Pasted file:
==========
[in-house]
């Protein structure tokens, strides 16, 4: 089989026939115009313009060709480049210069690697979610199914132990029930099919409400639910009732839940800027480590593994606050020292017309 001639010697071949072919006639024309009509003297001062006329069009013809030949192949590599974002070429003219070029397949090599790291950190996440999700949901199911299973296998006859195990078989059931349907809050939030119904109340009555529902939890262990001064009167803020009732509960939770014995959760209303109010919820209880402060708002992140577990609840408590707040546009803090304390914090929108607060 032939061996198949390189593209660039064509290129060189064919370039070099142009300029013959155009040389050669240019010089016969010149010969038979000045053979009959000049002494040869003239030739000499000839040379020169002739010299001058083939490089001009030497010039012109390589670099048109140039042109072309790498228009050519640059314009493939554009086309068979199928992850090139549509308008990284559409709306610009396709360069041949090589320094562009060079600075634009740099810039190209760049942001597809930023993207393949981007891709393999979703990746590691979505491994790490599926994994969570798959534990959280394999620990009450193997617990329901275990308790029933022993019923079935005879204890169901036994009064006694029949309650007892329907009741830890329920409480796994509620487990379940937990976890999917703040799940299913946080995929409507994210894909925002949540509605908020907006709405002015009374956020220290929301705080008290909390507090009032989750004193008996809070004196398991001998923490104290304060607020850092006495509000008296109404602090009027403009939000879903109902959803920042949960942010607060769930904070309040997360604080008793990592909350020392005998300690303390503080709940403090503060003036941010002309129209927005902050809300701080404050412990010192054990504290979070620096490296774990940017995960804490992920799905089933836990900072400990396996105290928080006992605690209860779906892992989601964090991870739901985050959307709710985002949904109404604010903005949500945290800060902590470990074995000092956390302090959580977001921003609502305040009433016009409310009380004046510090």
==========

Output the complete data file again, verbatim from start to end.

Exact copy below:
[in-house]
């Protein structure tokens, strides 16, 4: 089989026939115009313009060709480049210069690697979610199914132990029930099919409400639910009732839940800027480590593994606050020292017309 001639010697071949072919006639024309009509003297001062006329069009013809030949192949590599974002070429003219070029397949090599790291950190996440999700949901199911299973296998006859195990078989059931349907809050939030119904109340009555529902939890262990001064009167803020009732509960939770014995959760209303109010919820209880402060708002992140577990609840408590707040546009803090304390914090929108607060 032939061996198949390189593209660039064509290129060189064919370039070099142009300029013959155009040389050669240019010089016969010149010969038979000045053979009959000049002494040869003239030739000499000839040379020169002739010299001058083939490089001009030497010039012109390589670099048109140039042109072309790498228009050519640059314009493939554009086309068979199928992850090139549509308008990284559409709306610009396709360069041949090589320094562009060079600075634009740099810039190209760049942001597809930023993207393949981007891709393999979703990746590691979505491994790490599926994994969570798959534990959280394999620990009450193997617990329901275990308790029933022993019923079935005879204890169901036994009064006694029949309650007892329907009741830890329920409480796994509620487990379940937990976890999917703040799940299913946080995929409507994210894909925002949540509605908020907006709405002015009374956020220290929301705080008290909390507090009032989750004193008996809070004196398991001998923490104290304060607020850092006495509000008296109404602090009027403009939000879903109902959803920042949960942010607060769930904070309040997360604080008793990592909350020392005998300690303390503080709940403090503060003036941010002309129209927005902050809300701080404050412990010192054990504290979070620096490296774990940017995960804490992920799905089933836990900072400990396996105290928080006992605690209860779906892992989601964090991870739901985050959307709710985002949904109404604010903005949500945290800060902590470990074995000092956390302090959580977001921003609502305040009433016009409310009380004046510090």